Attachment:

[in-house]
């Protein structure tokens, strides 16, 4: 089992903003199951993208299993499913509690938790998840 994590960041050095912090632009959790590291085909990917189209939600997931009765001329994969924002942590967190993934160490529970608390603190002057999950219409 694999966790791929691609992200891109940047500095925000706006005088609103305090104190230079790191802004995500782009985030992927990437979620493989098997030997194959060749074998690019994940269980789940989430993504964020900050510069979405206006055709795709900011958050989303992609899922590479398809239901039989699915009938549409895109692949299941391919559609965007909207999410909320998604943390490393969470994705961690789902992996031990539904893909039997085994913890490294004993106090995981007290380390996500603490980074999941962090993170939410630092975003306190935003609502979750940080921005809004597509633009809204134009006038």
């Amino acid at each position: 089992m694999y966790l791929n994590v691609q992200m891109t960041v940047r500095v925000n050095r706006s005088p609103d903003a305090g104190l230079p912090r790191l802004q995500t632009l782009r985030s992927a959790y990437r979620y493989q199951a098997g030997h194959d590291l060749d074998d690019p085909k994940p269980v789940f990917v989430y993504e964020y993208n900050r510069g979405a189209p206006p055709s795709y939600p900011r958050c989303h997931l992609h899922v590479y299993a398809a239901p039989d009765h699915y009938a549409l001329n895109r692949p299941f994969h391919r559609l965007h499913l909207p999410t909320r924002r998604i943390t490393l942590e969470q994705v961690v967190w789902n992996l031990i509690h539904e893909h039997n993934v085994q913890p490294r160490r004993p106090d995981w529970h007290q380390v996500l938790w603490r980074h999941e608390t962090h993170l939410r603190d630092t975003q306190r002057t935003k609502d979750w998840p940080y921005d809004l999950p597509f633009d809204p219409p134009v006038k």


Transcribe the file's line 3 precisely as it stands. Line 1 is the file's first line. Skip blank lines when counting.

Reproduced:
């Amino acid at each position: 089992m694999y966790l791929n994590v691609q992200m891109t960041v940047r500095v925000n050095r706006s005088p609103d903003a305090g104190l230079p912090r790191l802004q995500t632009l782009r985030s992927a959790y990437r979620y493989q199951a098997g030997h194959d590291l060749d074998d690019p085909k994940p269980v789940f990917v989430y993504e964020y993208n900050r510069g979405a189209p206006p055709s795709y939600p900011r958050c989303h997931l992609h899922v590479y299993a398809a239901p039989d009765h699915y009938a549409l001329n895109r692949p299941f994969h391919r559609l965007h499913l909207p999410t909320r924002r998604i943390t490393l942590e969470q994705v961690v967190w789902n992996l031990i509690h539904e893909h039997n993934v085994q913890p490294r160490r004993p106090d995981w529970h007290q380390v996500l938790w603490r980074h999941e608390t962090h993170l939410r603190d630092t975003q306190r002057t935003k609502d979750w998840p940080y921005d809004l999950p597509f633009d809204p219409p134009v006038k």